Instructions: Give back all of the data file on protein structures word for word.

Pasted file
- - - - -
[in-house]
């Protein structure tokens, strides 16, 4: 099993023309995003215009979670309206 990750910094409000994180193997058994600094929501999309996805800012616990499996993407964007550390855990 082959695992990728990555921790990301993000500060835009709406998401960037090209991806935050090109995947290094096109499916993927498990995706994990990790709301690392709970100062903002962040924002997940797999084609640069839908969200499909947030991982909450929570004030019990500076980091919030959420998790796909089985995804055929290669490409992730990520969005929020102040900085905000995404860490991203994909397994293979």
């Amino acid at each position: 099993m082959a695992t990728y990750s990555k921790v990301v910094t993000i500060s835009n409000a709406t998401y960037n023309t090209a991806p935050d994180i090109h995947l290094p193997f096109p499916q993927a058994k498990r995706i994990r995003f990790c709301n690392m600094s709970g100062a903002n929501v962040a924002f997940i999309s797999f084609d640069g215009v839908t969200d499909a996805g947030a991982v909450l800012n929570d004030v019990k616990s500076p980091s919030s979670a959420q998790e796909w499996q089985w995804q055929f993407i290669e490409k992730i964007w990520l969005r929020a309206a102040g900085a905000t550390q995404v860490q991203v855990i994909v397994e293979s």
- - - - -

[in-house]
């Protein structure tokens, strides 16, 4: 099993023309995003215009979670309206 990750910094409000994180193997058994600094929501999309996805800012616990499996993407964007550390855990 082959695992990728990555921790990301993000500060835009709406998401960037090209991806935050090109995947290094096109499916993927498990995706994990990790709301690392709970100062903002962040924002997940797999084609640069839908969200499909947030991982909450929570004030019990500076980091919030959420998790796909089985995804055929290669490409992730990520969005929020102040900085905000995404860490991203994909397994293979």
């Amino acid at each position: 099993m082959a695992t990728y990750s990555k921790v990301v910094t993000i500060s835009n409000a709406t998401y960037n023309t090209a991806p935050d994180i090109h995947l290094p193997f096109p499916q993927a058994k498990r995706i994990r995003f990790c709301n690392m600094s709970g100062a903002n929501v962040a924002f997940i999309s797999f084609d640069g215009v839908t969200d499909a996805g947030a991982v909450l800012n929570d004030v019990k616990s500076p980091s919030s979670a959420q998790e796909w499996q089985w995804q055929f993407i290669e490409k992730i964007w990520l969005r929020a309206a102040g900085a905000t550390q995404v860490q991203v855990i994909v397994e293979s």